Thus, a restaurant whose seating capacity determines its overall capacity (and hence sales) will not mind offering a discount on takeaways and deliveries – such sales only affect the company kitchen capacity (currently not a constraint) resulting in lower costs compared to in-house sales. Some of these savings in costs can be used for delivery, while still possibly offering the customer a discount. And restaurant delivery companies such as Swiggy can be used by restaurants to avoid fixed costs on delivery.

Grocery retailers again have a similar pair of constraints – inventory capacity of their shops and counter/checkout capacity for serving customers. If the checkout capacity exceeds inventory capacity, there is not much the shop can do. If the inventory capacity exceeds checkout capacity, attempts should be made to sell without involving the checkout counter.

The problem with services such as Grofers or PepperTap, however, is that their “executives” who pick up the order from the stores need to go through the same checkout process as “normal” customers. In other words, in the current process, the capacity of the retailer is not getting enhanced by means of offering third-party delivery. In other words, there is no direct cost saving for the retailer that can be used to cover for delivery costs. Grocery retail being a lower margin business than restaurants doesn’t help.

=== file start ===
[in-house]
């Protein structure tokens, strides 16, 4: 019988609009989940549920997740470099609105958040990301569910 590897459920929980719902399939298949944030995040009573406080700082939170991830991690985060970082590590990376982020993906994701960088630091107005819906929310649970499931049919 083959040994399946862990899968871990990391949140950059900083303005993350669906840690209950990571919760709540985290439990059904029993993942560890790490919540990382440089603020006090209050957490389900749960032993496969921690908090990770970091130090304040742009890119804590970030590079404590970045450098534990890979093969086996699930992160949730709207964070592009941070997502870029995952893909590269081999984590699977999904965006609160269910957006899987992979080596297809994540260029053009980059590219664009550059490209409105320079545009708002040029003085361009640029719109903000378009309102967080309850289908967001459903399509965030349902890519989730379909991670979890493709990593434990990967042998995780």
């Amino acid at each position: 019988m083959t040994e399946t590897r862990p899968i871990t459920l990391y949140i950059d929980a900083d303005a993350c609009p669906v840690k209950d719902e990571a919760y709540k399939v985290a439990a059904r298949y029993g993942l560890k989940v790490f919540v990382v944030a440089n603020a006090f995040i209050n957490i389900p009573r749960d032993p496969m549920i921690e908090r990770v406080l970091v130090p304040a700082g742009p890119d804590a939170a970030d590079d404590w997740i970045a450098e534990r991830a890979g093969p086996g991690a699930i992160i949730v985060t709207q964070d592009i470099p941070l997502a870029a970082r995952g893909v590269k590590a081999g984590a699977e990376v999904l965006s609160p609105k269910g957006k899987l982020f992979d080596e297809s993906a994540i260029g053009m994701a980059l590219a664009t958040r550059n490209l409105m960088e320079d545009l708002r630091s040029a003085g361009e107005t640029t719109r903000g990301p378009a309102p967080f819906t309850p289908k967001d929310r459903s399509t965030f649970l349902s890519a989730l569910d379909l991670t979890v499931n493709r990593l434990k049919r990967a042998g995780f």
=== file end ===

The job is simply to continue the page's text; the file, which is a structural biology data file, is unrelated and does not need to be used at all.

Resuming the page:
One way to get around this is by processing delivery orders in lean times when checkout counters are free, but that prevents “on demand” delivery. Another way is for tighter integration between grocer and shipper (which sidesteps use of scarce checkout counters), but that leads to limited partnerships and shrinks the market.